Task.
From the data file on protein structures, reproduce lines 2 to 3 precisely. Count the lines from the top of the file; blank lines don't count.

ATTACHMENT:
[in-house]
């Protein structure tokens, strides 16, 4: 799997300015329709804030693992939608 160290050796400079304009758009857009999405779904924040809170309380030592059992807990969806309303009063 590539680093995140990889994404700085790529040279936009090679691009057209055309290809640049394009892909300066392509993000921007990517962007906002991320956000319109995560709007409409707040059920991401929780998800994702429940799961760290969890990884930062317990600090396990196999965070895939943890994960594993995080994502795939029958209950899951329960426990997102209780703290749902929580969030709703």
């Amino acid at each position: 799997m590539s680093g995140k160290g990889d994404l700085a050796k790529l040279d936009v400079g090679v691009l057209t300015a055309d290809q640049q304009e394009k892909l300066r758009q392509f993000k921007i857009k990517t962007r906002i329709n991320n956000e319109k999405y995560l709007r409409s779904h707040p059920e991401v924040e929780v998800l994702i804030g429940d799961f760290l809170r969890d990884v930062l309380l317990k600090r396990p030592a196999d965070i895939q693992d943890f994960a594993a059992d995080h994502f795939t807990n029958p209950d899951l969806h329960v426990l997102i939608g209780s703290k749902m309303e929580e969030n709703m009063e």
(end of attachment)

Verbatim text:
């Protein structure tokens, strides 16, 4: 799997300015329709804030693992939608 160290050796400079304009758009857009999405779904924040809170309380030592059992807990969806309303009063 590539680093995140990889994404700085790529040279936009090679691009057209055309290809640049394009892909300066392509993000921007990517962007906002991320956000319109995560709007409409707040059920991401929780998800994702429940799961760290969890990884930062317990600090396990196999965070895939943890994960594993995080994502795939029958209950899951329960426990997102209780703290749902929580969030709703």
């Amino acid at each position: 799997m590539s680093g995140k160290g990889d994404l700085a050796k790529l040279d936009v400079g090679v691009l057209t300015a055309d290809q640049q304009e394009k892909l300066r758009q392509f993000k921007i857009k990517t962007r906002i329709n991320n956000e319109k999405y995560l709007r409409s779904h707040p059920e991401v924040e929780v998800l994702i804030g429940d799961f760290l809170r969890d990884v930062l309380l317990k600090r396990p030592a196999d965070i895939q693992d943890f994960a594993a059992d995080h994502f795939t807990n029958p209950d899951l969806h329960v426990l997102i939608g209780s703290k749902m309303e929580e969030n709703m009063e």